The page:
Acoustic Neuroma: Treatment at Memorial Sloan Kettering

Pictured: Philip Gutin Neurosurgeon Philip Gutin is highly experienced in surgery for acoustic neuroma. He takes factors such as tumor size and symptom severity into account when recommending a treatment plan.

The doctors at Memorial Sloan Kettering may recommend observation, radiation therapy, or surgery as treatment for acoustic neuromas. Our team considers a variety of factors — such as the size and location of the tumor, its involvement with important structures nearby, the severity of a patient’s symptoms, and the age and health of the patient — when making treatment recommendations.

If observation is the selected treatment plan, we recommend monitoring with regular MRI scans. If the tumor grows or symptoms progress, the team will reevaluate the patient’s needs and determine if treatment — surgery or radiation therapy — is necessary.

Surgery

Surgery is the preferred treatment for patients with larger acoustic neuromas and in some patients with small tumors and good hearing.

At Memorial Sloan Kettering, our neurosurgeons and neurotologist (skull-base surgeons who specialize in inner ear and neurological problems) are highly experienced in using the latest skull-base surgical techniques to remove tumors safely. Depending on its location and size, the surgeon may access the tumor from behind and slightly below the ear (called the retrosigmoid, or suboccipital, approach), through the inner ear (called the translabyrinthine approach), or above the ear (called the middle fossa, or subtemporal, approach). Sophisticated electrophysiologic nerve monitoring techniques are used throughout surgical procedures to avoid harming facial, hearing, and nerve function.

Radiation Therapy (Stereotactic Radiosurgery)

Many patients with acoustic neuromas may be candidates for stereotactic radiation therapy, or radiosurgery. Radiosurgery is a highly precise, minimally invasive method of delivering radiation directly to the tumor with little or no impact on surrounding structures. Using imaging data, our radiation oncologist works closely with a medical physics team to optimize tumor control while minimizing the risk of side effects.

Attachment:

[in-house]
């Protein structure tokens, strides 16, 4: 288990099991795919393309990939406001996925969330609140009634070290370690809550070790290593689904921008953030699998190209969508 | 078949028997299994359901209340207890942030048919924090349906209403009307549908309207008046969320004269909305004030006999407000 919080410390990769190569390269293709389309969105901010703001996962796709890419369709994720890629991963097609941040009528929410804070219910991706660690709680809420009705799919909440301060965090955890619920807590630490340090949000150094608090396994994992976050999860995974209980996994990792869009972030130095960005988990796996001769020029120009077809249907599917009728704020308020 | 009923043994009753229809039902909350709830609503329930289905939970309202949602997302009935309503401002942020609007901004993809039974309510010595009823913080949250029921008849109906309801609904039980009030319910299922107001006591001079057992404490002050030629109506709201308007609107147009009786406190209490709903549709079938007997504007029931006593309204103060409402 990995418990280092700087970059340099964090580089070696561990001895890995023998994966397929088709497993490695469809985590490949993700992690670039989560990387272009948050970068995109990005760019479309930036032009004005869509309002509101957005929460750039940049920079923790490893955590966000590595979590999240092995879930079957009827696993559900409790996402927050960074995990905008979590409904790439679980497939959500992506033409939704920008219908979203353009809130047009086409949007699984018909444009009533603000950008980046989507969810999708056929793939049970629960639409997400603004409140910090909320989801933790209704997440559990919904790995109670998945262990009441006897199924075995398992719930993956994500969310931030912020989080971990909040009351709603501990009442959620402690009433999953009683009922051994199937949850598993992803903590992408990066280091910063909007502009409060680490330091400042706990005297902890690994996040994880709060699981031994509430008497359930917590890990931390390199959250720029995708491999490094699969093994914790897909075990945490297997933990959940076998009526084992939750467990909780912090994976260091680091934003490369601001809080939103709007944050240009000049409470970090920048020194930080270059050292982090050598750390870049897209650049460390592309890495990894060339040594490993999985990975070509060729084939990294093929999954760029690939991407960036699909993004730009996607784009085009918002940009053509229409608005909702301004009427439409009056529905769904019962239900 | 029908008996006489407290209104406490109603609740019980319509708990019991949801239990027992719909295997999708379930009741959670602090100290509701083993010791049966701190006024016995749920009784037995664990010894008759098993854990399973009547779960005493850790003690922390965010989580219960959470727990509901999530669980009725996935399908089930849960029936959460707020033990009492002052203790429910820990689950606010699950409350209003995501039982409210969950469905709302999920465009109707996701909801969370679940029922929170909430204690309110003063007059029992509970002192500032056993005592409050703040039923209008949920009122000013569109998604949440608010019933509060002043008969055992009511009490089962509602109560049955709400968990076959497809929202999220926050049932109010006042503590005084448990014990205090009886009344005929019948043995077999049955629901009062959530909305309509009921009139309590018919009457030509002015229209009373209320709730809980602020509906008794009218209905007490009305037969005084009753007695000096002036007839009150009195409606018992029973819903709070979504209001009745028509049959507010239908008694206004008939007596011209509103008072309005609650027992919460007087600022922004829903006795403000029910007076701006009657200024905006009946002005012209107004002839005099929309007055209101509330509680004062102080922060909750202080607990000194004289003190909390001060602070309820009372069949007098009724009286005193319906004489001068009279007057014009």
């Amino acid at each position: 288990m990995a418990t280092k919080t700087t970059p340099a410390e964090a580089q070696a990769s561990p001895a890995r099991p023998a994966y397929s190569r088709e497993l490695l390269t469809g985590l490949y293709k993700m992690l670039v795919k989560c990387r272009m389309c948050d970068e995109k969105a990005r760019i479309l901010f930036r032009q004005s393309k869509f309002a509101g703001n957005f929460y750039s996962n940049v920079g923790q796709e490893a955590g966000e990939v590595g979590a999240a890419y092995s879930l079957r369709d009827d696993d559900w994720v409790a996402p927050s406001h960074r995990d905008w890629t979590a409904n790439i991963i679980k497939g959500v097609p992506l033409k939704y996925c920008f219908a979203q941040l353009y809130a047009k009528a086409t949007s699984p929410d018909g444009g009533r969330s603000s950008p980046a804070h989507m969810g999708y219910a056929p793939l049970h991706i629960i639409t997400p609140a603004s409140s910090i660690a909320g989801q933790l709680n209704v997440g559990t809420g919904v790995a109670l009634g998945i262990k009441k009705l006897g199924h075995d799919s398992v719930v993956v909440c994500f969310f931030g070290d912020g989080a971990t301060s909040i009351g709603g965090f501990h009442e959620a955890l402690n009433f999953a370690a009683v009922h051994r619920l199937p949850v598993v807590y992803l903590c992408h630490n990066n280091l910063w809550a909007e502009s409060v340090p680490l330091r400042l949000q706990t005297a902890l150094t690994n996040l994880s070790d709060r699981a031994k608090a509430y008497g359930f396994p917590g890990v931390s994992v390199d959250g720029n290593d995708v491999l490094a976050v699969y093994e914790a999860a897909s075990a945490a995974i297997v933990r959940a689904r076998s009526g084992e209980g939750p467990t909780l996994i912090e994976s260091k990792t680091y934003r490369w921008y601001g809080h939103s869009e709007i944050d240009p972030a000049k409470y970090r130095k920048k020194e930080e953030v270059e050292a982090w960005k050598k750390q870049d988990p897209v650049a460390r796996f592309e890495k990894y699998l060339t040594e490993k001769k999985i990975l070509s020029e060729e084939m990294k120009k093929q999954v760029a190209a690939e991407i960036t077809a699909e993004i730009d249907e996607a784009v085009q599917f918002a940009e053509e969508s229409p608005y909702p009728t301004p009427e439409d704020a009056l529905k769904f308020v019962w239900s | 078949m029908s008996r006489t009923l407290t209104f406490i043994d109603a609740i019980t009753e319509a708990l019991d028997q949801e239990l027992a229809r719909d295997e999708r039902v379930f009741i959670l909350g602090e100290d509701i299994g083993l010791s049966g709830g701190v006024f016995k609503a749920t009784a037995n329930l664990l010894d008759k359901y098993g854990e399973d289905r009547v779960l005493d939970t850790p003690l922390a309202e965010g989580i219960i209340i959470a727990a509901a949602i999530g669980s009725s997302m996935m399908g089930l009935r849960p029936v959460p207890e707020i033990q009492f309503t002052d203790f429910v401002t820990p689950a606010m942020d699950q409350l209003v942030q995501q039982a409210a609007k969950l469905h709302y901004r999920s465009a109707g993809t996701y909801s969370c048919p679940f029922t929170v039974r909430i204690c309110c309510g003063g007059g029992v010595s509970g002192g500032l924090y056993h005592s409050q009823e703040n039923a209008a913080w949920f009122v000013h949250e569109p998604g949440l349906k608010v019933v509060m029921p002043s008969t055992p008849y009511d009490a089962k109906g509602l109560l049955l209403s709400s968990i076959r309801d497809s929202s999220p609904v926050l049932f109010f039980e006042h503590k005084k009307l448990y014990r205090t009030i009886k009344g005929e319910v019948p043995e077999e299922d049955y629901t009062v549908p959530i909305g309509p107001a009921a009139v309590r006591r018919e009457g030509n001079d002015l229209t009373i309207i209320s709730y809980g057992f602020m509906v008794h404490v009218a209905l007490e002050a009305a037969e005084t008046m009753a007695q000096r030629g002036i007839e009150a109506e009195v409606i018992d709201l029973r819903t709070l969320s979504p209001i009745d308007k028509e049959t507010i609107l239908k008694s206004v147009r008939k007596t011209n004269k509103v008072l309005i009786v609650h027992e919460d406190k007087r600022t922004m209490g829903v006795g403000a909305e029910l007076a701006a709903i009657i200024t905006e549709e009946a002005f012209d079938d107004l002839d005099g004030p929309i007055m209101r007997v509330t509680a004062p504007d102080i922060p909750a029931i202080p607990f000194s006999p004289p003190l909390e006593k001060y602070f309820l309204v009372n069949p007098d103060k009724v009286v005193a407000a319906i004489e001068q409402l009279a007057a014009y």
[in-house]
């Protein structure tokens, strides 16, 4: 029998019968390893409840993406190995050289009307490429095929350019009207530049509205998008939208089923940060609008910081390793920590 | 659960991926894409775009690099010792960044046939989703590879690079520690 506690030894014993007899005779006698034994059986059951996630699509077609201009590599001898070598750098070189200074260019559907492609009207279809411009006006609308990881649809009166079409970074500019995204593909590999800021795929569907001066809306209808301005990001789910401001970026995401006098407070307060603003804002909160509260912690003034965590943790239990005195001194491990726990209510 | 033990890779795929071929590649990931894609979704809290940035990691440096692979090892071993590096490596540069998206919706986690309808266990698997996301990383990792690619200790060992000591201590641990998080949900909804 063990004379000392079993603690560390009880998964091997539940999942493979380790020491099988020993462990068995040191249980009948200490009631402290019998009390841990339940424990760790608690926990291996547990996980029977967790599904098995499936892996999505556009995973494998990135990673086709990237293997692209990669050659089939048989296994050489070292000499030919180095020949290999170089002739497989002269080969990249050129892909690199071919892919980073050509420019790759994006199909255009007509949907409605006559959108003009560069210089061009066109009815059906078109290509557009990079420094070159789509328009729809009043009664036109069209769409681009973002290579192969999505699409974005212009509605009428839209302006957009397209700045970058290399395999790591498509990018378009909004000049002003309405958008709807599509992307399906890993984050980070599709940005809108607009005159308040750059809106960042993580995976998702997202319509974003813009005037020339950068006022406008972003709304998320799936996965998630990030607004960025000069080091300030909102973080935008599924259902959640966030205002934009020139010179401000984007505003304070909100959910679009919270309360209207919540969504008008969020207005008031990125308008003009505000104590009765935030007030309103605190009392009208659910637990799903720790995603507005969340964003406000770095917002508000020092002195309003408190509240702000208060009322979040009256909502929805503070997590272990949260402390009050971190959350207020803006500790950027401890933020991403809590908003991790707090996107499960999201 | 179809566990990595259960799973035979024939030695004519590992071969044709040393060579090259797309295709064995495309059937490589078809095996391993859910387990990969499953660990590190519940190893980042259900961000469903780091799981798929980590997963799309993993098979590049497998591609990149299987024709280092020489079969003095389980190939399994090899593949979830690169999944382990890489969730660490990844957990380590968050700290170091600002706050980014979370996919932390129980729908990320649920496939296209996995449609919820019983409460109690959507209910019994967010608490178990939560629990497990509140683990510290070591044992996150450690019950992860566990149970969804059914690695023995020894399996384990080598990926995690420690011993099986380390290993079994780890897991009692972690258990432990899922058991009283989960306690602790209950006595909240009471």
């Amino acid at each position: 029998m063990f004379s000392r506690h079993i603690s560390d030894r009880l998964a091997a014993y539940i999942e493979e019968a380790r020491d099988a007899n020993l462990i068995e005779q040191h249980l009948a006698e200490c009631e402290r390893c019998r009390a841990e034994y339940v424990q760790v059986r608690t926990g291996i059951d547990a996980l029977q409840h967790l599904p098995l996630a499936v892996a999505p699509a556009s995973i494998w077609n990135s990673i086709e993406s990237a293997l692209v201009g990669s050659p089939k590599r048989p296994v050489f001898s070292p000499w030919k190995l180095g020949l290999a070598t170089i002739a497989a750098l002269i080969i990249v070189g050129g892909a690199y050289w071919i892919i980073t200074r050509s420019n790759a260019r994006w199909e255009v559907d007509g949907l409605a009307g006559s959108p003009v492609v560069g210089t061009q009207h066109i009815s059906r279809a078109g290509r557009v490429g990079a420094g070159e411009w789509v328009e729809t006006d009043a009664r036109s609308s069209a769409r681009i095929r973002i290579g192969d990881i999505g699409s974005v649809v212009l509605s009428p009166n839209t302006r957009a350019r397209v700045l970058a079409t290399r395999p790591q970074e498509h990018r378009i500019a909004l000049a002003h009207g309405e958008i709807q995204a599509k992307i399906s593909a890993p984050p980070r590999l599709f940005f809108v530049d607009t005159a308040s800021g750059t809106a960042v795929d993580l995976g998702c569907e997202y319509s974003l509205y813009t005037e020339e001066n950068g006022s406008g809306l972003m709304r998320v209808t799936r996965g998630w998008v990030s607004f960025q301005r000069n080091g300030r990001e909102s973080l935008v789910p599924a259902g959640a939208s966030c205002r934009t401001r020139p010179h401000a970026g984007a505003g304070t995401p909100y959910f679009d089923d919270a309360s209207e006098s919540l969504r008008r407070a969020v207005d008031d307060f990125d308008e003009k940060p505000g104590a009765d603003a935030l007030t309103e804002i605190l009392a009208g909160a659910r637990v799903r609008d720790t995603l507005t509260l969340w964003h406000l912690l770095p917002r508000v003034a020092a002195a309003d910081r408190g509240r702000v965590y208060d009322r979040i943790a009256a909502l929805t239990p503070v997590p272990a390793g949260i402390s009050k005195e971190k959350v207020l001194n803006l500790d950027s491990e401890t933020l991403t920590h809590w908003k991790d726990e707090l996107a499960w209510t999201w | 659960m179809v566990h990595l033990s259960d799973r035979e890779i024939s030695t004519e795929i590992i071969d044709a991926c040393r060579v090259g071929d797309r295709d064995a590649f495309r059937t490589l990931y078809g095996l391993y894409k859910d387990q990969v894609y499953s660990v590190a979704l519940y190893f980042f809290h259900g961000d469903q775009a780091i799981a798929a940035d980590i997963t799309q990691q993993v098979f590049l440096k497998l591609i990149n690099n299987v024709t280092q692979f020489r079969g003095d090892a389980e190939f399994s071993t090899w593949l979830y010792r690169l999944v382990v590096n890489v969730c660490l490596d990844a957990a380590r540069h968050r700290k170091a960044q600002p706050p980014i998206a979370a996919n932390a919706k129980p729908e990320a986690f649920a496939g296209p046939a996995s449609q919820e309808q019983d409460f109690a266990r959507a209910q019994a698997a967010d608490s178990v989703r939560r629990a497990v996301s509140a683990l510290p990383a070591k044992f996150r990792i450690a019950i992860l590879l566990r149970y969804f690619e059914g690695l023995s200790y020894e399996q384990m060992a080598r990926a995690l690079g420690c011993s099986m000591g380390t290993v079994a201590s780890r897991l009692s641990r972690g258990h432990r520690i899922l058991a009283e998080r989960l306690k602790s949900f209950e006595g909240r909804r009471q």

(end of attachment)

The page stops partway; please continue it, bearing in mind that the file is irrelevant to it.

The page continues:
Depending on the treatment plan, radiosurgery may be administered on a single day or on several consecutive days.

Our radiosurgical team uses the latest techniques, including:

  • Frame-based Radiosurgery

    A stereotactic frame is placed on the patient’s head to precisely deliver radiation to the acoustic neuroma. This procedure is usually given as a one-time treatment on an outpatient basis.

  • Image-guided Radiation Therapy (IGRT)

    For IGRT, three-dimensional CT scanning is used to guide delivery of high-dose radiation directly to the tumor site. This enables our radiation oncologist to spare healthy tissue and avoid possible side effects.

  • Intensity-modulated Radiation Therapy (IMRT)

    IMRT is a type of external-beam radiation therapy that uses highly sophisticated computer software and three-dimensional images from CT scans to deliver radiation to tumors with greater precision than conventional methods. Using IMRT, the radiation oncologist can “mold” the dose of radiation to the tumor, delivering higher, more effective doses, while sparing healthy tissue and reducing the risk of side effects.